Stepping into another world – Varanasi.
Let’s put this part of the world in perspective, look back to the 7th century BC.
The Hanging Gardens of Babylon were built, the Maya culture was thriving, Ezekiel the Hebrew prophet was born, Egypt’s Thebes was captured and sacked, Argos defeated Sparta for the last time, Greeks had their first naval battle, the Zhou Dynasty ruled in China, and Varanasi was part of the world stage.
This century, every kilometer closer to Varanasi is a step closer to another world. About an hours drive from the airport, we reached Mahishasura Assi Ghat* on the Ganges to board a boat to take us to our luxurious hotel on the ghats. The Brijrama Palace is a 200+ year old Heritage hotel, open since 2016 after 18 years of restoration. On the Darbhanga Ghat, the only way to get there is by boat, but luckily for us, it’s the only hotel on the ghats with an elevator. The Ganges is a holy river and today Varanasi is the spiritual capital of India, a sacred city for the Hindu. The entire area along the 7.6 kilometer stretch of the river is vegetarian and there is no alcohol served (there is in the interior of the city). There are 84 ghats and 300 temples.
We headed out on the river in a traditional wooden row-boat to experience our first sunset in this special place. The breeze was cool as we were slowly rowed on this north-flowing part of the river. It is said the Goddess Ganges flows north towards heaven. Our guide Dr. Ajay estimated that each evening there are about 500 boats in the river along the ghats. Some pilgrims launch small floating lights as part of their ritual adding to the otherworldly effect.
We witnessed cremations at Manikarnika Ghat with fires burning, bodies in shrouds waiting their turn for the three-hour ritual, and cows wandering among the ash to eat the ceremonial flowers. Other than a smoky tinge in the air – there were no other odors. We hovered along another ghat to listen to chanting by young priests from the local monasteries (ashrams). They also blew conch shells and rang rhythmic bells. It was enchanting and mesmerizing. Being tired, and with the gentle rocking of the boat, I was lulled into a trance-like state.
The following dawn we were back out on the river to see the sun come up and witness morning rituals. Pilgrims come to bathe in the river, many people are seen meditating along the steps, and groups of women are engaged in prayer groups alongside the less spiritual activities of clothes washing, and unsanctioned fishing.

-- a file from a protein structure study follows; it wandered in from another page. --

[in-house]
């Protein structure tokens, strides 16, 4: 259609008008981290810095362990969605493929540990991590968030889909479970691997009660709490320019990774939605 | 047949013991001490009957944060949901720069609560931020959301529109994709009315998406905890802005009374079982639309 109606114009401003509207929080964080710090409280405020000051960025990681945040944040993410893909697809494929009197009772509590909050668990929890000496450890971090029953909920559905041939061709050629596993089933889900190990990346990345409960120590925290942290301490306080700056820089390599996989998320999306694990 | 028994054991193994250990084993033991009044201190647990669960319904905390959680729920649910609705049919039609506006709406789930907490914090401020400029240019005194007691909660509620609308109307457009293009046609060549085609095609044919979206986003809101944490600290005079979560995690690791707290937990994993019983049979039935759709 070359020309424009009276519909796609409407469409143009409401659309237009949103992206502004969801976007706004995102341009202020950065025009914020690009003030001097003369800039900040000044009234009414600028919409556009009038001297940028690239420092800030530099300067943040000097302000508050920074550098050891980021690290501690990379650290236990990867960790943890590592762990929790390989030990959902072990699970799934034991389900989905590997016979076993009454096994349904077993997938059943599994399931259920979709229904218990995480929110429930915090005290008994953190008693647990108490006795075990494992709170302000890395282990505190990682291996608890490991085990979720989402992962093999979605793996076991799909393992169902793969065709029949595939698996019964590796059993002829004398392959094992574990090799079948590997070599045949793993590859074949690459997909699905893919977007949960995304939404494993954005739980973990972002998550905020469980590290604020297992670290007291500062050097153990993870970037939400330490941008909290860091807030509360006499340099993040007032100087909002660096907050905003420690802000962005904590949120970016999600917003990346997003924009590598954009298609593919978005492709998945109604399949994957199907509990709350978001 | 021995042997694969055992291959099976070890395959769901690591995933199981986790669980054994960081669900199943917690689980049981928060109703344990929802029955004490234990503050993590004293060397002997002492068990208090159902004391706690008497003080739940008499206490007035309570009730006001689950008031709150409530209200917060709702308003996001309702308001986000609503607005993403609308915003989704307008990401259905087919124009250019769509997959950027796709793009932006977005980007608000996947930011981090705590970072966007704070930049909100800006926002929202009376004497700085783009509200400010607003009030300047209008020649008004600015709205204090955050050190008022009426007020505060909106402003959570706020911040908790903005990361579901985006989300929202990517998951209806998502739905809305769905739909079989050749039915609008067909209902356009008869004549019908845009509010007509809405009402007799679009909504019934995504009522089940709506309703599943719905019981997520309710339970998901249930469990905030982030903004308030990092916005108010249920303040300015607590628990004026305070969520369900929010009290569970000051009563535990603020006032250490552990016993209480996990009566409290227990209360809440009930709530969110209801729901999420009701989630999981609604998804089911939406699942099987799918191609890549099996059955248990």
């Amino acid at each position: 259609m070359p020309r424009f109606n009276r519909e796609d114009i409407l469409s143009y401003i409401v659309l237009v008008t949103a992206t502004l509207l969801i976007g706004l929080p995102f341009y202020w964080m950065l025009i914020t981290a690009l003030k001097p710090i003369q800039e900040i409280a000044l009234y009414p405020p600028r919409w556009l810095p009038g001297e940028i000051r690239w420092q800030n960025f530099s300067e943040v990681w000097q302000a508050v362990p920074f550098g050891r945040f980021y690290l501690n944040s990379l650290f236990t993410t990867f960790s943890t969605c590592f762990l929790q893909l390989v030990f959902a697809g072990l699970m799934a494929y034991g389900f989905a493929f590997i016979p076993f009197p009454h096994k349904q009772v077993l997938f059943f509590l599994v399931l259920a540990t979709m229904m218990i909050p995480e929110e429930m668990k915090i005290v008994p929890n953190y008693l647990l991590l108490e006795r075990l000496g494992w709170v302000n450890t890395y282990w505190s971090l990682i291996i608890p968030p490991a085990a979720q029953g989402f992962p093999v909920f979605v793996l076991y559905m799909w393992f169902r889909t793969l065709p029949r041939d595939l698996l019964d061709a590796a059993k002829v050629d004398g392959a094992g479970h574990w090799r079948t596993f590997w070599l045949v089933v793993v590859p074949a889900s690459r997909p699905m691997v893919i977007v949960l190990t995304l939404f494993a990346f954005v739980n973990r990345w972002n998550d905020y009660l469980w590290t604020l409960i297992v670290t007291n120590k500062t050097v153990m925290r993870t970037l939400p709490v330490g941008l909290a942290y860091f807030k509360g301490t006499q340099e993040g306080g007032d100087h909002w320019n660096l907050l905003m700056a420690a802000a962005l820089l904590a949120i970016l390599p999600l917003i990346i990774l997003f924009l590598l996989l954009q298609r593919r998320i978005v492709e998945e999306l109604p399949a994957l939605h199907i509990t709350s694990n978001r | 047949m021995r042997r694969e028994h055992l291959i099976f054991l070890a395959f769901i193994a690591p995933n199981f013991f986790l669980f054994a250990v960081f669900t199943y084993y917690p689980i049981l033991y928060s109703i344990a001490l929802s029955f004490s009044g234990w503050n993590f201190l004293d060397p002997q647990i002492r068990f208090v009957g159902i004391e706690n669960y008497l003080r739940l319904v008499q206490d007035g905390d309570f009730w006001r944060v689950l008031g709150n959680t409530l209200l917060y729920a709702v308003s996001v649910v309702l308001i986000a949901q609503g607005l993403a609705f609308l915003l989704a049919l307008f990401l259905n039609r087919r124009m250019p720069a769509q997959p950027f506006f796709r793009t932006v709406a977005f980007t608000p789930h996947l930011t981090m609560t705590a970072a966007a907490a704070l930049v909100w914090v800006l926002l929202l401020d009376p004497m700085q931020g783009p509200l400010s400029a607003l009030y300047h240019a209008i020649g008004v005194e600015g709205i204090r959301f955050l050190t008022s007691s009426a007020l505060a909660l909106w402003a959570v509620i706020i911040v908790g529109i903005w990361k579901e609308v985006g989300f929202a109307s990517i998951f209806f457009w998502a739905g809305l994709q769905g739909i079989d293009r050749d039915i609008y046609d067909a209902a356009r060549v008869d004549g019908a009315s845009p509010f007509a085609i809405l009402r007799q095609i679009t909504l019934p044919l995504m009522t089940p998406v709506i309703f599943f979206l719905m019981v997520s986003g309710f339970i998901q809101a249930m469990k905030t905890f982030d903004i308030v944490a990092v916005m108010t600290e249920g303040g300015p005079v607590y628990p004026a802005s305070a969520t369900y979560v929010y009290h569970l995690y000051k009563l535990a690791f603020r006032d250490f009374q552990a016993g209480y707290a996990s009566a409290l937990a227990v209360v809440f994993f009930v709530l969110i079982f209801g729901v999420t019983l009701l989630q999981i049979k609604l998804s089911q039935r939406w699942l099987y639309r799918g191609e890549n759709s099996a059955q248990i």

Getting into the narrow alleys of the old city was an intense, eye-opening experience. It’s cramped, dim, crowded, smelly, and fascinating. We immediately saw a snake charmer with his cobra. Not wanting to get too close (even thought the snake likely had it’s venom sacs removed), we asked our guide to deliver our tip! We competed with cows for space in the alleys (they won) and saw our first monkey of the trip.
The narrow passages were filled with pilgrims and small shops selling Hindu offerings of flowers and milk. The area is dominated by the Golden Temple (Vishwanath) the most sacred of Hindu temples, rebuilt in 1776. Twice the target of terrorists, there is major security to even get close enough to see the golden top with its 800 kilograms of real gold. No cameras allowed. In fact, we were not even allowed to take our purses. Our guide kept our purses and, after being thoroughly patted down by a female guard and showing our passport, we could finally see the top of the temple.
At Dasashvamedha Ghat we saw the line of bamboo parasols used by priests to conduct ritual prayers for the pilgrims who have washed in the river. Emerging behind the ghats on a regular street was an every-morning farmers market. The produce displayed was fresh and beautiful and the people-watching continued to be entertaining. Clearly some interesting individuals have chosen to live in and visit Varanasi.
Our hotel lobby features a quote from Mark Twain: “Varanasi is older than history, older than tradition, even older than legend and looks twice as old as all of them put together.”
I can’t improve on that.
*Ghats are the steps leading to the Ganges.